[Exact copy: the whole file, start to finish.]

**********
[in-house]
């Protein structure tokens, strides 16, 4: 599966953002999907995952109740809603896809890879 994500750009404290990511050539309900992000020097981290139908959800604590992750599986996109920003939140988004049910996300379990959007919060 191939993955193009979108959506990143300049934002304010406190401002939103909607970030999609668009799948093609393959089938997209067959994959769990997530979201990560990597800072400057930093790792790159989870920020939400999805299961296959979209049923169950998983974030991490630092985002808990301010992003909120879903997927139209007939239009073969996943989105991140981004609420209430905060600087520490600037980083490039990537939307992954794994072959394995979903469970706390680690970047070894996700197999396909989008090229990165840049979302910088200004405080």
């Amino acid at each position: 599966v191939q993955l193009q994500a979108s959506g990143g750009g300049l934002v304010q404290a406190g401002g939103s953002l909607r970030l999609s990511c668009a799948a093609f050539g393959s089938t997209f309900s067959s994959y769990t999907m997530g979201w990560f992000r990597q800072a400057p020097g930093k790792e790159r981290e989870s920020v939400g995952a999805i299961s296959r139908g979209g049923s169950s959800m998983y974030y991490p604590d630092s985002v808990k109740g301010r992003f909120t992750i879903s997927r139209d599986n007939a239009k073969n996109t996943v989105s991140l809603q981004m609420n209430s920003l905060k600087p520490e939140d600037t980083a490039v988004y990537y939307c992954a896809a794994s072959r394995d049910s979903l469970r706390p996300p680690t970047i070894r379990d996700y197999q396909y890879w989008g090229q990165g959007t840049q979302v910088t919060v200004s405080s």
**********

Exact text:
[in-house]
């Protein structure tokens, strides 16, 4: 599966953002999907995952109740809603896809890879 994500750009404290990511050539309900992000020097981290139908959800604590992750599986996109920003939140988004049910996300379990959007919060 191939993955193009979108959506990143300049934002304010406190401002939103909607970030999609668009799948093609393959089938997209067959994959769990997530979201990560990597800072400057930093790792790159989870920020939400999805299961296959979209049923169950998983974030991490630092985002808990301010992003909120879903997927139209007939239009073969996943989105991140981004609420209430905060600087520490600037980083490039990537939307992954794994072959394995979903469970706390680690970047070894996700197999396909989008090229990165840049979302910088200004405080």
């Amino acid at each position: 599966v191939q993955l193009q994500a979108s959506g990143g750009g300049l934002v304010q404290a406190g401002g939103s953002l909607r970030l999609s990511c668009a799948a093609f050539g393959s089938t997209f309900s067959s994959y769990t999907m997530g979201w990560f992000r990597q800072a400057p020097g930093k790792e790159r981290e989870s920020v939400g995952a999805i299961s296959r139908g979209g049923s169950s959800m998983y974030y991490p604590d630092s985002v808990k109740g301010r992003f909120t992750i879903s997927r139209d599986n007939a239009k073969n996109t996943v989105s991140l809603q981004m609420n209430s920003l905060k600087p520490e939140d600037t980083a490039v988004y990537y939307c992954a896809a794994s072959r394995d049910s979903l469970r706390p996300p680690t970047i070894r379990d996700y197999q396909y890879w989008g090229q990165g959007t840049q979302v910088t919060v200004s405080s």